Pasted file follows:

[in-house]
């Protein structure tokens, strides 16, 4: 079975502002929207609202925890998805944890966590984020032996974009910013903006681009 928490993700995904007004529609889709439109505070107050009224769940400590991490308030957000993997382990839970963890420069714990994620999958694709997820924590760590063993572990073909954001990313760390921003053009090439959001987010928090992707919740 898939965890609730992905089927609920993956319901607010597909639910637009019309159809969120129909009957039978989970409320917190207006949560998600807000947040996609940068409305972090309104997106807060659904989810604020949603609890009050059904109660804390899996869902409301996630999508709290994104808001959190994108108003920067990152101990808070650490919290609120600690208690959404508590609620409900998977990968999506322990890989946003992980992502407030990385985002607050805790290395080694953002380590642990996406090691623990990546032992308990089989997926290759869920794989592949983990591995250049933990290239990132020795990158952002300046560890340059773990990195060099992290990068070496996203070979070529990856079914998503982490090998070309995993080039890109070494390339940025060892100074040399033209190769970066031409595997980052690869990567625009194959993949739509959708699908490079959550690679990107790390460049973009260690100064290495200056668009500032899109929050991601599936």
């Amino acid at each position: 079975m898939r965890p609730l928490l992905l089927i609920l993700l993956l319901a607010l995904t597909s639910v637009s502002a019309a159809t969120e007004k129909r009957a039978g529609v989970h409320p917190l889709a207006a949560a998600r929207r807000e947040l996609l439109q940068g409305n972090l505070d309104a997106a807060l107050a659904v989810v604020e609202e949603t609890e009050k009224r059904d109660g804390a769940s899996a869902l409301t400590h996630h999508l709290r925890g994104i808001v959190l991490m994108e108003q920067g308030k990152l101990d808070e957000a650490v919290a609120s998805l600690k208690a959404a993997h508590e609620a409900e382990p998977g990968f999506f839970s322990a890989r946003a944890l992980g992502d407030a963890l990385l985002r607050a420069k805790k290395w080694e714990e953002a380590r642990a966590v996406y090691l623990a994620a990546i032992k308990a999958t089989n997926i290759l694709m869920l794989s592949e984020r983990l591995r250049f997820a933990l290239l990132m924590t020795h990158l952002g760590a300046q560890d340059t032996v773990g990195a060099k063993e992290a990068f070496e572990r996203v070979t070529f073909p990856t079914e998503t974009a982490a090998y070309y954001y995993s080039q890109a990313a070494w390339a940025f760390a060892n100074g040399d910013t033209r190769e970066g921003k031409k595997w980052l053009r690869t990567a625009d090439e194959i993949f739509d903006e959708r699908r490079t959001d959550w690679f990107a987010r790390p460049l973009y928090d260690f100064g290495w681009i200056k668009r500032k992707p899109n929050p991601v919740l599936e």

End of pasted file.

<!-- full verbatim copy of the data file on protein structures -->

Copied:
[in-house]
């Protein structure tokens, strides 16, 4: 079975502002929207609202925890998805944890966590984020032996974009910013903006681009 928490993700995904007004529609889709439109505070107050009224769940400590991490308030957000993997382990839970963890420069714990994620999958694709997820924590760590063993572990073909954001990313760390921003053009090439959001987010928090992707919740 898939965890609730992905089927609920993956319901607010597909639910637009019309159809969120129909009957039978989970409320917190207006949560998600807000947040996609940068409305972090309104997106807060659904989810604020949603609890009050059904109660804390899996869902409301996630999508709290994104808001959190994108108003920067990152101990808070650490919290609120600690208690959404508590609620409900998977990968999506322990890989946003992980992502407030990385985002607050805790290395080694953002380590642990996406090691623990990546032992308990089989997926290759869920794989592949983990591995250049933990290239990132020795990158952002300046560890340059773990990195060099992290990068070496996203070979070529990856079914998503982490090998070309995993080039890109070494390339940025060892100074040399033209190769970066031409595997980052690869990567625009194959993949739509959708699908490079959550690679990107790390460049973009260690100064290495200056668009500032899109929050991601599936």
């Amino acid at each position: 079975m898939r965890p609730l928490l992905l089927i609920l993700l993956l319901a607010l995904t597909s639910v637009s502002a019309a159809t969120e007004k129909r009957a039978g529609v989970h409320p917190l889709a207006a949560a998600r929207r807000e947040l996609l439109q940068g409305n972090l505070d309104a997106a807060l107050a659904v989810v604020e609202e949603t609890e009050k009224r059904d109660g804390a769940s899996a869902l409301t400590h996630h999508l709290r925890g994104i808001v959190l991490m994108e108003q920067g308030k990152l101990d808070e957000a650490v919290a609120s998805l600690k208690a959404a993997h508590e609620a409900e382990p998977g990968f999506f839970s322990a890989r946003a944890l992980g992502d407030a963890l990385l985002r607050a420069k805790k290395w080694e714990e953002a380590r642990a966590v996406y090691l623990a994620a990546i032992k308990a999958t089989n997926i290759l694709m869920l794989s592949e984020r983990l591995r250049f997820a933990l290239l990132m924590t020795h990158l952002g760590a300046q560890d340059t032996v773990g990195a060099k063993e992290a990068f070496e572990r996203v070979t070529f073909p990856t079914e998503t974009a982490a090998y070309y954001y995993s080039q890109a990313a070494w390339a940025f760390a060892n100074g040399d910013t033209r190769e970066g921003k031409k595997w980052l053009r690869t990567a625009d090439e194959i993949f739509d903006e959708r699908r490079t959001d959550w690679f990107a987010r790390p460049l973009y928090d260690f100064g290495w681009i200056k668009r500032k992707p899109n929050p991601v919740l599936e």